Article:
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Thinking about quitting smoking?

Are you tired of smoking cigarettes? The cough, the smell, the cost, standing out in the cold, the nagging of loved ones? Is it time to think about quitting?

For many people smoking is a part of their daily lives, but even if you're someone who's quit before and started again, don't lose hope!! It is rare that a smoker successfully quits the first time they try. On average, a person makes 30 quit attempts before they successfully quit for life. The good news is that with every quit attempt you learn something new about your strengths and about your areas for improvement. As you learn more about yourself and your smoking patterns, every subsequent quit attempt becomes easier and easier.

Why is it so hard to quit?

Cigarettes contain nicotine and nicotine is a very addictive drug. It only takes seven seconds for the nicotine to reach your brain after you inhale. Your brain and body quickly get used to the effects of nicotine and need more cigarettes more often to avoid withdrawal symptoms like tiredness, irritability, hunger etc. This makes you addicted to tobacco. The effect that you feel from smoking only lasts a few minutes, but the impact on your health can be forever.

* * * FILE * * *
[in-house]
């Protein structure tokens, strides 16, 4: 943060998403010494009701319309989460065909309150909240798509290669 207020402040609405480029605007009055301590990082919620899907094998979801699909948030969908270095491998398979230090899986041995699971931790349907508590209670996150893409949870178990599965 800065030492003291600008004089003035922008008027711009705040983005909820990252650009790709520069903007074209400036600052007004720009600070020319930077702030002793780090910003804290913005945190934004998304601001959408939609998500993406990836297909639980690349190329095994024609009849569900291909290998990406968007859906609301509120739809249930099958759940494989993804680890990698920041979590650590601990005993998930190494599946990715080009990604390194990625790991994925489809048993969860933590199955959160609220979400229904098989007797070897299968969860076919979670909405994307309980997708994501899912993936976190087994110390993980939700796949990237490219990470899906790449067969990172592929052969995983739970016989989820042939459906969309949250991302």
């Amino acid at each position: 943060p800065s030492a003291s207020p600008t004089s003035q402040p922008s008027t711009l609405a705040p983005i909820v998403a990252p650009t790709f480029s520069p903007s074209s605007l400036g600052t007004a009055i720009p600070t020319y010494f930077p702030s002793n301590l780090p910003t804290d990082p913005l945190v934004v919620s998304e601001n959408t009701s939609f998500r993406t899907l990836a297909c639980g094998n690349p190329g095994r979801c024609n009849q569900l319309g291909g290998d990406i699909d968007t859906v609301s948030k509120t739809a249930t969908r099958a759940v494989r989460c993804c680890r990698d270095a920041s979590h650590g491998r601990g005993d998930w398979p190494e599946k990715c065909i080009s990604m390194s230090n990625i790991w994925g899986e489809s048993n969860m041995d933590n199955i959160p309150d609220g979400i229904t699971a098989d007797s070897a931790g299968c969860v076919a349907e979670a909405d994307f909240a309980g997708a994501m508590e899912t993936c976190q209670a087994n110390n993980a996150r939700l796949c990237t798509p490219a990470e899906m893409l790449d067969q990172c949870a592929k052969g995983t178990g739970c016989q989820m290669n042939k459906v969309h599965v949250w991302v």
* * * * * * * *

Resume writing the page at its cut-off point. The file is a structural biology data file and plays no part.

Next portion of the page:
Nicotine itself is a toxic substance and cigarettes contain 4000 chemicals, at least 40 of which are cancer causing. How smoking affects you depends on a number of factors including how long you've been smoking, how much you smoke, your age, and any medical conditions.

Why should I quit?

  • Health Benefits: Did you know when you stop smoking your body will experience benefits within 20 minutes?
  • Saving money: Have you ever stopped to think about how much it costs to smoke?
  • Protecting people: Protecting the people around you from being exposed to second hand smoke.

Before you attempt to stop smoking...

Think about preparing. It is a bit like training for a race. The better trained you are, the higher the likelihood of success. Think about the reasons you have for quitting.

  • Make a list of reasons, including personal reasons, medical effects, health benefits, financial advantages and obligations to others.
  • Repeat one of these reasons to yourself several times each morning.
  • Set a target date for quitting. Do not allow anything to change this date.
  • Make a list of people who can support your intentions to quit, such as co-workers, family members and friends.
  • Prepare yourself through knowledge of the withdrawal symptoms and ways to cope with them.
  • Think about how you'll spend your extra money, how good you'll feel about yourself, how much better your clothes will smell, how much more energy you'll have and how much fresher your breath will be.

You may not want to quit now and that is ok.

Down the road you may think about it for a number of reasons. Quitting smoking is an individual experience and by simply thinking about wanting to quit means that you are on your way to making that change to become smoke-free.

Now that we thought about preparing to quit, are you ready to quit smoking?